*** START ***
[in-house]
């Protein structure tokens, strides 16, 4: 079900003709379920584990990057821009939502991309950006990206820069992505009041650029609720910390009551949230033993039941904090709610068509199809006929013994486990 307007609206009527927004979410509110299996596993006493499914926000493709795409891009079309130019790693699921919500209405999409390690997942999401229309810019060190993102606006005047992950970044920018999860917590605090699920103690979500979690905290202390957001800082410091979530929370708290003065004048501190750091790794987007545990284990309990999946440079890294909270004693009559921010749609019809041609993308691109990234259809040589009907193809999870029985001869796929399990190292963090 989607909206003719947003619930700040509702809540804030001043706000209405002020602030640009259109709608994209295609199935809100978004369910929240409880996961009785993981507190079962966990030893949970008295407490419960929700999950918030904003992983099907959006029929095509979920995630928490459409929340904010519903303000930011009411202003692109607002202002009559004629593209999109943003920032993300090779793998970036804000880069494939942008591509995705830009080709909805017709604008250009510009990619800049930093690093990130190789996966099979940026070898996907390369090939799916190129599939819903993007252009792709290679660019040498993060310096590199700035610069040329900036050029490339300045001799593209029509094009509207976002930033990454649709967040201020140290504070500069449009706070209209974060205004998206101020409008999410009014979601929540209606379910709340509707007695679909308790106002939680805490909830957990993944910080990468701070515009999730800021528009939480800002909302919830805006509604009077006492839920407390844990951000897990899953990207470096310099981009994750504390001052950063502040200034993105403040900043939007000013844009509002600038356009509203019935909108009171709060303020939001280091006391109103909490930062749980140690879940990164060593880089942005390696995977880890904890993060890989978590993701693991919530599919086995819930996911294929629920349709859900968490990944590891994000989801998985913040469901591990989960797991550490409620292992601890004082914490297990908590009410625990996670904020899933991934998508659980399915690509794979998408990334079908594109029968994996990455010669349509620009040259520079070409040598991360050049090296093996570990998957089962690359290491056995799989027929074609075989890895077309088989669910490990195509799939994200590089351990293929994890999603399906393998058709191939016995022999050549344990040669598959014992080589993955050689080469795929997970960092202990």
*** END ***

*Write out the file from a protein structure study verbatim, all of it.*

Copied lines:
[in-house]
């Protein structure tokens, strides 16, 4: 079900003709379920584990990057821009939502991309950006990206820069992505009041650029609720910390009551949230033993039941904090709610068509199809006929013994486990 307007609206009527927004979410509110299996596993006493499914926000493709795409891009079309130019790693699921919500209405999409390690997942999401229309810019060190993102606006005047992950970044920018999860917590605090699920103690979500979690905290202390957001800082410091979530929370708290003065004048501190750091790794987007545990284990309990999946440079890294909270004693009559921010749609019809041609993308691109990234259809040589009907193809999870029985001869796929399990190292963090 989607909206003719947003619930700040509702809540804030001043706000209405002020602030640009259109709608994209295609199935809100978004369910929240409880996961009785993981507190079962966990030893949970008295407490419960929700999950918030904003992983099907959006029929095509979920995630928490459409929340904010519903303000930011009411202003692109607002202002009559004629593209999109943003920032993300090779793998970036804000880069494939942008591509995705830009080709909805017709604008250009510009990619800049930093690093990130190789996966099979940026070898996907390369090939799916190129599939819903993007252009792709290679660019040498993060310096590199700035610069040329900036050029490339300045001799593209029509094009509207976002930033990454649709967040201020140290504070500069449009706070209209974060205004998206101020409008999410009014979601929540209606379910709340509707007695679909308790106002939680805490909830957990993944910080990468701070515009999730800021528009939480800002909302919830805006509604009077006492839920407390844990951000897990899953990207470096310099981009994750504390001052950063502040200034993105403040900043939007000013844009509002600038356009509203019935909108009171709060303020939001280091006391109103909490930062749980140690879940990164060593880089942005390696995977880890904890993060890989978590993701693991919530599919086995819930996911294929629920349709859900968490990944590891994000989801998985913040469901591990989960797991550490409620292992601890004082914490297990908590009410625990996670904020899933991934998508659980399915690509794979998408990334079908594109029968994996990455010669349509620009040259520079070409040598991360050049090296093996570990998957089962690359290491056995799989027929074609075989890895077309088989669910490990195509799939994200590089351990293929994890999603399906393998058709191939016995022999050549344990040669598959014992080589993955050689080469795929997970960092202990």